November 28, 2010 -- This behind-the-scenes look at the Joan Rivers entertainment empire (Don't call her a comedic Icon who paved the way for others -- she might lay an F-bomb on you for that. “I'm still paving the way,” she says). A camera crew followed the 75-year-old comedienne around for a year and one wonders how this crew, or anyone could keep up with this foul-mouthed workaholic dynamo. She won't retire. She'll probably die on stage, telling a blue joke. If she had to choose a way to bow out, that might just be the way she'd want to go.
I've never witnessed a live performance by Joan Rivers before, only the sanitized version of her on network TV, so I never realized what a potty mouth she is. She loves sexual humor, and likes to point out she was doing abortion humor 40 years ago at a time nobody was talking about it, let alone making jokes about it. She does a regular night club act in New York as a way to try out her humor in a less formal setting. She does a hilarious routine about anal sex that will probably never be seen in network TV.
While telling a joke at a casino about a deaf person she is interrupted by a member of the audience who is angry about the joke because he has a deaf son. Rivers runs the man out of the room with a tirade of her own and gets on with her show. Afterward, she is visibly bothered by the incident. She had no intention of causing the man pain, but said it was a joke and the show absolutely must go on. One gets the feeling she doesn't mind the hecklers, but hates it when they ruin her precise comic timing. The film shows Rivers as a workaholic. Being on stage is what keeps her alive and moving forward. She craves laughs and love from the audience. She hates bad reviews.
Talking about a Comedy Central celebrity roast of Joan Rivers, she frets about the relentless jokes about her age and her plastic surgery that she knows are going to make up the bulk of the jokes at the show. The celebrity roast is a mixed blessing. It pays well, and it is an honor of sorts, but she hates the jokes about her age and face work. The plastic surgery is the price she pays for continuing to work into her 70s in a youth-worshiping business, she says. Rivers says nobody wants to see an old woman perform, so she tries to roll back the clock any way she can, from reinventing her act to reinventing her face.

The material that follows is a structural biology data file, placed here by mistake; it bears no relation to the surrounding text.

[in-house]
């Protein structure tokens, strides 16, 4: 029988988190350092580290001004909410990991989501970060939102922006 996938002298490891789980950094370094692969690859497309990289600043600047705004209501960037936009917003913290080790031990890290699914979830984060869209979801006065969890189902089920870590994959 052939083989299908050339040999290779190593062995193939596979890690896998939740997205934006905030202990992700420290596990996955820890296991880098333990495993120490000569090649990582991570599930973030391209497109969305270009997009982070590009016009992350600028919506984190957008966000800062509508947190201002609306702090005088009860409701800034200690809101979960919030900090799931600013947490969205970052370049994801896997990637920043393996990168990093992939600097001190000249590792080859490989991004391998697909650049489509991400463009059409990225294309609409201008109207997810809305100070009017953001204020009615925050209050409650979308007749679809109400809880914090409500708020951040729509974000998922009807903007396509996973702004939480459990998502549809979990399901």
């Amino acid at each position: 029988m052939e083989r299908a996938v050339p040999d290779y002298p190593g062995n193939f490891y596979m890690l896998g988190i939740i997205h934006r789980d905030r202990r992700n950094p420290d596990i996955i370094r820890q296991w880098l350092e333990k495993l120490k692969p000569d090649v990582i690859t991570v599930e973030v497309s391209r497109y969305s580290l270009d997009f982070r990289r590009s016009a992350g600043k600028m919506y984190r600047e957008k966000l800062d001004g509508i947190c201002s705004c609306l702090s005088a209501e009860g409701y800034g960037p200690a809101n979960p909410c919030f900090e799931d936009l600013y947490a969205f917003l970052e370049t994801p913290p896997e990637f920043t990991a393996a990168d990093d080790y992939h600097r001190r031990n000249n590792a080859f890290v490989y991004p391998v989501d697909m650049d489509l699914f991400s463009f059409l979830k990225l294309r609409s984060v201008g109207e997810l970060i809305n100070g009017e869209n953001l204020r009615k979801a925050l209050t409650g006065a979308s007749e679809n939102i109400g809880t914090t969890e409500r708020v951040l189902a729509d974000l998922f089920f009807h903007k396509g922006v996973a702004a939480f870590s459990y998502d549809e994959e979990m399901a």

Rivers premiers a new stage play she has developed, and decides not to open the show in New York because she knows she'll get bad reviews there. Instead, she does a test opening of the play in Edinburgh, Scotland, where she gets bad reviews anyway. The bad reviews really bother her and kills all the good feelings she had about the play. Some of the reviews even mention her age. She says show business is all about rejection, and she knows that, but the reviews hurt all the same. Her daughter, Melissa Rivers, talks about her mother's need for attention and love on stage. Melissa herself becomes very angry when she is “fired” at the same celebrity apprentice show where her mother is also a contestant. Joan Rivers eventually defeats everyone to win the competition. She says she would rather lose before her daughter, but Melissa isn't so sure.
The suicide of Joan River's late husband Edgar Rosenberg and the various kinds of therapy Joan and her daughter, Melissa went through to get over that, show business and otherwise, are portrayed in the film. Part of the therapy was a made-for-TV movie about that tragic part of the family's history. One gets the idea from this film that all of Joan Rivers' relationships, personal and professional, are complicated, just like Joan herself. Witnessing the pain that Joan Rivers reveals when she speaks of her late husband, I was reminded of a quote from another performer, Judy Garland, who once said, “In the silence of night I have often wished for just a few words of love from one man, rather than the applause of thousands of people.” Applause and laughter are poor substitutes for love, but they are better than nothing, and that terrible nothingness is what Joan Rivers seems to be fleeing from. It is that same quest that drives her on at such a pace and which is the wellspring of her creativity.
I learned a lot from this movie, as I suspect most people will who are not very familiar with Joan Rivers. I was aware of Joan Rivers, as mainly the butt of jokes, the way Phillis Diller was. She was on my radar, but I had no idea how hard she works and how funny she is. Show business may be easy for some people, but it is tough for Joan Rivers. She fights for every bit of respect she can get and every dollar she can get. She'll take any show business job she can get for as much money as she can get. She seems to be a very tough businesswoman, as her win on the Apprentice show would indicate. This is a good inside look at one aspect of show business. It rates a B.
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